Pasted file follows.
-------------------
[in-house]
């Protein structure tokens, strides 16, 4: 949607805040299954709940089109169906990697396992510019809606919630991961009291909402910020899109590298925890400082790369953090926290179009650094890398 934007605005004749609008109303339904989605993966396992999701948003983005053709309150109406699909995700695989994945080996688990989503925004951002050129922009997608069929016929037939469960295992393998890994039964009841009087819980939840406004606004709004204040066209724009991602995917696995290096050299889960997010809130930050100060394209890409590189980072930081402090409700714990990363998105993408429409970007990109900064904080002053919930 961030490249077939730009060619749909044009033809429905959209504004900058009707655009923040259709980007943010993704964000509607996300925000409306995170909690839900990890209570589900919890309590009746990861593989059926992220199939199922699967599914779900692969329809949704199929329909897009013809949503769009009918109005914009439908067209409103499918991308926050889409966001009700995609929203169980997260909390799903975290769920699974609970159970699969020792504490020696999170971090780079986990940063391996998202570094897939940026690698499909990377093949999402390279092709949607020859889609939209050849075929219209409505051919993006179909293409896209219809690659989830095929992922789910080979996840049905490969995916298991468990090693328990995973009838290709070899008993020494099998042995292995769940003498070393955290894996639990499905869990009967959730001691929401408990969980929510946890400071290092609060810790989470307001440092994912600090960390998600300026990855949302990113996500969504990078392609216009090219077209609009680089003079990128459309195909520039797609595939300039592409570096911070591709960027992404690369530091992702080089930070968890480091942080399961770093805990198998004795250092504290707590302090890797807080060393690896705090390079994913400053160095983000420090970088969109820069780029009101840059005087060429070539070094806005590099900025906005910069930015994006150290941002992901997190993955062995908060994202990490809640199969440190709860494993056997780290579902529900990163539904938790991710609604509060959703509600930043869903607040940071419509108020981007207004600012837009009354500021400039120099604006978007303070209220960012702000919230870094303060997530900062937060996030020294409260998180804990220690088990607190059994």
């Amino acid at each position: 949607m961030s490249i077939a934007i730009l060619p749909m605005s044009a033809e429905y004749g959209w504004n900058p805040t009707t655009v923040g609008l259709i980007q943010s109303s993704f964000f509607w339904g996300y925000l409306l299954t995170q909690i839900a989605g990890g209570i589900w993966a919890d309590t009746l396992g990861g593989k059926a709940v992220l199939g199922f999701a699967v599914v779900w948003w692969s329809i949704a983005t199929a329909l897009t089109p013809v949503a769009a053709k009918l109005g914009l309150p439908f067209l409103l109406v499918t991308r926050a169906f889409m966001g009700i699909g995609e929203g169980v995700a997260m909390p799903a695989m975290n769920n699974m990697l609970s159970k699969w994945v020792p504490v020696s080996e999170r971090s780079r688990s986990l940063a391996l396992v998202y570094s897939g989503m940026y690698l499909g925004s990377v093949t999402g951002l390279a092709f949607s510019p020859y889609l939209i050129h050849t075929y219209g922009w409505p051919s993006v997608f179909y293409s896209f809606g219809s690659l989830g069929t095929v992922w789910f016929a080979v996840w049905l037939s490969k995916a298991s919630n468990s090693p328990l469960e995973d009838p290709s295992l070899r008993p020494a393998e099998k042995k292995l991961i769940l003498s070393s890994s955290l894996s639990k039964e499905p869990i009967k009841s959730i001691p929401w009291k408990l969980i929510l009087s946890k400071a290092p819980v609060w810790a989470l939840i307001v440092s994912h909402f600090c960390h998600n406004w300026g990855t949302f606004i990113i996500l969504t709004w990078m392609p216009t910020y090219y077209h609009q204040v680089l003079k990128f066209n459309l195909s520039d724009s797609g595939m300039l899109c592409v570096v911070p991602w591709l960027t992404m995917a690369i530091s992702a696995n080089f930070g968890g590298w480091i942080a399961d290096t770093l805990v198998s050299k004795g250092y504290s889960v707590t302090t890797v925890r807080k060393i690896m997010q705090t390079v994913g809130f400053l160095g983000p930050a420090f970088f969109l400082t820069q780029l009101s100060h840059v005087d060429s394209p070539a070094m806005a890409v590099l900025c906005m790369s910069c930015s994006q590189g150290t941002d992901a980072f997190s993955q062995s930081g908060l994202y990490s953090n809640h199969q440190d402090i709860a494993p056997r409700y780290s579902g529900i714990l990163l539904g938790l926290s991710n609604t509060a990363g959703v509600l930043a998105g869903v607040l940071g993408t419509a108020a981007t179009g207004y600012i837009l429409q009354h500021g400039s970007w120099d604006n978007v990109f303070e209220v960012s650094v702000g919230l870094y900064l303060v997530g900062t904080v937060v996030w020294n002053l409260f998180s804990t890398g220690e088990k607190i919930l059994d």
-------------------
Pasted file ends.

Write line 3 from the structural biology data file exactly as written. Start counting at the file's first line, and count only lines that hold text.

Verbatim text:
């Amino acid at each position: 949607m961030s490249i077939a934007i730009l060619p749909m605005s044009a033809e429905y004749g959209w504004n900058p805040t009707t655009v923040g609008l259709i980007q943010s109303s993704f964000f509607w339904g996300y925000l409306l299954t995170q909690i839900a989605g990890g209570i589900w993966a919890d309590t009746l396992g990861g593989k059926a709940v992220l199939g199922f999701a699967v599914v779900w948003w692969s329809i949704a983005t199929a329909l897009t089109p013809v949503a769009a053709k009918l109005g914009l309150p439908f067209l409103l109406v499918t991308r926050a169906f889409m966001g009700i699909g995609e929203g169980v995700a997260m909390p799903a695989m975290n769920n699974m990697l609970s159970k699969w994945v020792p504490v020696s080996e999170r971090s780079r688990s986990l940063a391996l396992v998202y570094s897939g989503m940026y690698l499909g925004s990377v093949t999402g951002l390279a092709f949607s510019p020859y889609l939209i050129h050849t075929y219209g922009w409505p051919s993006v997608f179909y293409s896209f809606g219809s690659l989830g069929t095929v992922w789910f016929a080979v996840w049905l037939s490969k995916a298991s919630n468990s090693p328990l469960e995973d009838p290709s295992l070899r008993p020494a393998e099998k042995k292995l991961i769940l003498s070393s890994s955290l894996s639990k039964e499905p869990i009967k009841s959730i001691p929401w009291k408990l969980i929510l009087s946890k400071a290092p819980v609060w810790a989470l939840i307001v440092s994912h909402f600090c960390h998600n406004w300026g990855t949302f606004i990113i996500l969504t709004w990078m392609p216009t910020y090219y077209h609009q204040v680089l003079k990128f066209n459309l195909s520039d724009s797609g595939m300039l899109c592409v570096v911070p991602w591709l960027t992404m995917a690369i530091s992702a696995n080089f930070g968890g590298w480091i942080a399961d290096t770093l805990v198998s050299k004795g250092y504290s889960v707590t302090t890797v925890r807080k060393i690896m997010q705090t390079v994913g809130f400053l160095g983000p930050a420090f970088f969109l400082t820069q780029l009101s100060h840059v005087d060429s394209p070539a070094m806005a890409v590099l900025c906005m790369s910069c930015s994006q590189g150290t941002d992901a980072f997190s993955q062995s930081g908060l994202y990490s953090n809640h199969q440190d402090i709860a494993p056997r409700y780290s579902g529900i714990l990163l539904g938790l926290s991710n609604t509060a990363g959703v509600l930043a998105g869903v607040l940071g993408t419509a108020a981007t179009g207004y600012i837009l429409q009354h500021g400039s970007w120099d604006n978007v990109f303070e209220v960012s650094v702000g919230l870094y900064l303060v997530g900062t904080v937060v996030w020294n002053l409260f998180s804990t890398g220690e088990k607190i919930l059994d």